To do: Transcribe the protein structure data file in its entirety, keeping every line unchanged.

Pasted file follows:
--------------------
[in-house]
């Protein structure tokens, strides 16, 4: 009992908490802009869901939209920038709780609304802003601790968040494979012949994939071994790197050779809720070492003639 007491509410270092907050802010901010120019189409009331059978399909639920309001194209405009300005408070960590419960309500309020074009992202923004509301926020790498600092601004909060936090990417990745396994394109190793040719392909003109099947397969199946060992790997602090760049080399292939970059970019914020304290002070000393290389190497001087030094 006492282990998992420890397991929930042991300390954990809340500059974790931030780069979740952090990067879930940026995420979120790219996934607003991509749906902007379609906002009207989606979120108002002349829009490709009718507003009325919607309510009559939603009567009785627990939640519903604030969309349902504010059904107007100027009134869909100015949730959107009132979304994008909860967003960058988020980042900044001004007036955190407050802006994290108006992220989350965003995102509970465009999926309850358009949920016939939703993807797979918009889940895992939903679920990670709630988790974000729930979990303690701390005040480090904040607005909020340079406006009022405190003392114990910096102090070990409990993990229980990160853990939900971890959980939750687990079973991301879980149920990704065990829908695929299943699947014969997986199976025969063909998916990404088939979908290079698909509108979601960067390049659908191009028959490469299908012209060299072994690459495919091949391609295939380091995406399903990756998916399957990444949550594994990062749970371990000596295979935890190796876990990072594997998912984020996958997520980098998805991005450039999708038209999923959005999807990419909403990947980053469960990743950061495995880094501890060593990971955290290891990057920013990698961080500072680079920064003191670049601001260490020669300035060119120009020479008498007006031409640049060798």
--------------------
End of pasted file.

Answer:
[in-house]
């Protein structure tokens, strides 16, 4: 009992908490802009869901939209920038709780609304802003601790968040494979012949994939071994790197050779809720070492003639 007491509410270092907050802010901010120019189409009331059978399909639920309001194209405009300005408070960590419960309500309020074009992202923004509301926020790498600092601004909060936090990417990745396994394109190793040719392909003109099947397969199946060992790997602090760049080399292939970059970019914020304290002070000393290389190497001087030094 006492282990998992420890397991929930042991300390954990809340500059974790931030780069979740952090990067879930940026995420979120790219996934607003991509749906902007379609906002009207989606979120108002002349829009490709009718507003009325919607309510009559939603009567009785627990939640519903604030969309349902504010059904107007100027009134869909100015949730959107009132979304994008909860967003960058988020980042900044001004007036955190407050802006994290108006992220989350965003995102509970465009999926309850358009949920016939939703993807797979918009889940895992939903679920990670709630988790974000729930979990303690701390005040480090904040607005909020340079406006009022405190003392114990910096102090070990409990993990229980990160853990939900971890959980939750687990079973991301879980149920990704065990829908695929299943699947014969997986199976025969063909998916990404088939979908290079698909509108979601960067390049659908191009028959490469299908012209060299072994690459495919091949391609295939380091995406399903990756998916399957990444949550594994990062749970371990000596295979935890190796876990990072594997998912984020996958997520980098998805991005450039999708038209999923959005999807990419909403990947980053469960990743950061495995880094501890060593990971955290290891990057920013990698961080500072680079920064003191670049601001260490020669300035060119120009020479008498007006031409640049060798």